One way that I have learned to confront my fears is to do things opposite of what I was taught, so as to condition myself to not be afraid. For example I was taught as a man to only wear pants and not a skirt. Then I started wearing a kilt, which meant confronting my fear of people laughing at me or making rude comments. I no longer have any such fear. Now-a-days if somebody does laugh at me I simply brush it off and continue to move forward. I realized that if somebody is laughing at me it makes me laugh as well.

    I was also taught by society to be a prude, to always cover myself and to always be ashamed of my body. Then one day I got naked in public, and now I no longer fear any judgement of what people might think. When I was in school I feared being undressed in front of the classroom, or even taking a shower in the change room after gym class. I feared the judgement from my classmates. I feared that they would see my private parts. Now-a-days though I have no such fear. If I could go back in time I would probably fight to be able to go to school naked. I simply wouldn’t care if people judge me or see my junk.

    I was taught somehow to be afraid of spiders. I simply confronted my fear one day and let a spider crawl on my hand. I ended up learning that they are our friends and are probably more afraid of us then we should be of them. Now when I see a spider in my house I let it live. I’m not saying I would accept a tarantula in my house, but I’m able to live with small spiders when before I would be inclined to go running and screaming.

    I guess what I am trying to say is that the more you confront your fears, the more fearless you become. I kind of tell myself that since I am able to wear a kilt, or get naked in public, that I could surely now try parachuting from a plane, or bungee jumping from a bridge. I just haven’t confronted that fear of heights yet, but I am sure that if I ever do I will find it more than amusing and will probably return afterwards for many more jumps into free space…

    Again, the more that life moves forward, the less fears you will have. You will adapt and survive and realize that most of your fears have disappeared. Your skin will harden and you will simply take things as they come, whatever it may be, one day at a time, with the knowledge that you can make it through whatever the future may hold.

    Liked by 2 people

  4. right now: my 30th bday (in 2 years, me = strange?) and not being able to find ‘my’ partner before i reach the ‘too old to have kids’-age (means like… 40?) so… yeah, biggest fear, everything else is ‘ok-ish’ for me i guess… ok, maybe not a fear but after a while in one town i feel the need to escape to another city o_O or is that a fear? fear of nothing new to see in your used-to surrounding?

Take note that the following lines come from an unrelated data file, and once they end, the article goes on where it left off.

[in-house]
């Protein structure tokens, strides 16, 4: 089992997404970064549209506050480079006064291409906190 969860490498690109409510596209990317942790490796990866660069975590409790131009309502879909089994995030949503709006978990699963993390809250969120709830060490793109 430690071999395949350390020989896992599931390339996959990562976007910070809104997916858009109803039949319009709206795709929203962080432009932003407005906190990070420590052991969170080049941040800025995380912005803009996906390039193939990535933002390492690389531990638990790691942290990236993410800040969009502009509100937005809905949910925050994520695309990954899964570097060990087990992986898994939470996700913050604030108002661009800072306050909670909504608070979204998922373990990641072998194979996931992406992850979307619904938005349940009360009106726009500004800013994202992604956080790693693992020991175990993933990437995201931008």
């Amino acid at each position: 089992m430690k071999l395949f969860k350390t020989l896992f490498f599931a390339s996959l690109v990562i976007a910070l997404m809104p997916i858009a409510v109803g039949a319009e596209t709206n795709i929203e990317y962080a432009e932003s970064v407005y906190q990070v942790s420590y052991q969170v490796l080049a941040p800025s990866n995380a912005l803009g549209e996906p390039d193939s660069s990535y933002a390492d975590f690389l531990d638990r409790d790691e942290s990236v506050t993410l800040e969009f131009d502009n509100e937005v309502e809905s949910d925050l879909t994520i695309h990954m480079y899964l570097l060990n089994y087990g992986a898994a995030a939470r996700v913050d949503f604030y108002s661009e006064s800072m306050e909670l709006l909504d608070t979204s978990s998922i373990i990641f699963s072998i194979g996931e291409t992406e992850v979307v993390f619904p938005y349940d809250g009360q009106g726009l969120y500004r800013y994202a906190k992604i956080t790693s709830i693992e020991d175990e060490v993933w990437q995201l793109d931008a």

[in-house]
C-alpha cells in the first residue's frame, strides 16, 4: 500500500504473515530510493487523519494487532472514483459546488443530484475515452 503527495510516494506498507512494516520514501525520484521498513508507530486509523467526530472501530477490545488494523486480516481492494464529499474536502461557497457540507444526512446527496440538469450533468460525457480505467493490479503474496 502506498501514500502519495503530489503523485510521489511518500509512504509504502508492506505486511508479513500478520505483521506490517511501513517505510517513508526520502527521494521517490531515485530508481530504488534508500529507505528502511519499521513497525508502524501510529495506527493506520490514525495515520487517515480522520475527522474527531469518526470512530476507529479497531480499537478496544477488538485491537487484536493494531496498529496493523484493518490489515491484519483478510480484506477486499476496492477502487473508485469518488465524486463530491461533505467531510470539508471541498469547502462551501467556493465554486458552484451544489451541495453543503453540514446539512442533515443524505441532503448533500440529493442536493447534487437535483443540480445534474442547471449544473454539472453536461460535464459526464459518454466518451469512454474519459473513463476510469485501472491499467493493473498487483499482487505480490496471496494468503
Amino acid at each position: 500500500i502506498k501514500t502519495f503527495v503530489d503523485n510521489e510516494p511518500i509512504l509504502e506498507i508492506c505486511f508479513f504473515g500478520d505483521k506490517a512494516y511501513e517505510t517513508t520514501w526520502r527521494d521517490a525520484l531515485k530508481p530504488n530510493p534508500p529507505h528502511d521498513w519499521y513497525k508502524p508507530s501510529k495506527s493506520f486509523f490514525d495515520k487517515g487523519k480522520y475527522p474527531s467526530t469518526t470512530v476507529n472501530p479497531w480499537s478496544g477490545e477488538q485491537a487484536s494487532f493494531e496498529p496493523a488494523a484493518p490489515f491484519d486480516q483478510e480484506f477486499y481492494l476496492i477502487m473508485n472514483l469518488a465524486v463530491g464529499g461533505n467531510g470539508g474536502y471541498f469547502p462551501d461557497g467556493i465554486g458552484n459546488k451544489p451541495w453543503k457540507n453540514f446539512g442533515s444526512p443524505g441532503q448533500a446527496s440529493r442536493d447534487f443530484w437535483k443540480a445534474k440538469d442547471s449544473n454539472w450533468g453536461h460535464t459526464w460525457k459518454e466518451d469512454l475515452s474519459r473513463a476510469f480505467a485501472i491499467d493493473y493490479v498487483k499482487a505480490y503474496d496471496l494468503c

oh and for the companion thing, hey, here’s blogging! maybe blog-friends are not the same as real-life-friends but over the past few years i got to know so many awesome people through blogging that share interests that none of my real-life-friends share with me πŸ™‚

    thanks for letting us into your world and for letting us think about our own monsters a bit here, too!

    Liked by 1 person

  5. Wow ! Each fear is written and explained so beautifully that after giving a thought to each of them, they all scared the hell out of me ! You are not only an incredible writer but a magnificent observer as well ! We often tend to ignore our fears until they become a reality. But now I have been left with no choice but to go into a mode of introspection ! There are just too many wonderful lines here that picking ine or two is impossible for me. Would just be able to say, thank you so much for sharing this. This was indeed the best blog post I have read πŸ™‚

    Liked by 1 person

  6. Hi Jamila!!
    Another incredible post!! πŸ™‚ 5 stars!
    As I told you once, I’m terrified of death. And also aging alone kind of creeps me out… And milk (but I can’t tell if I’m scared or just grossed out about it, anyway, I don’t like it).
    About understanding politics… Do you really need to? πŸ™‚ All the rest, I think you’ll learn when the time comes and if not, you can always ask or search online… πŸ™‚
    And I’m sure you’ll never be alone. You are amazing and you’ll find a lot of people who get YOU. πŸ™‚
    Big hug

    Liked by 1 person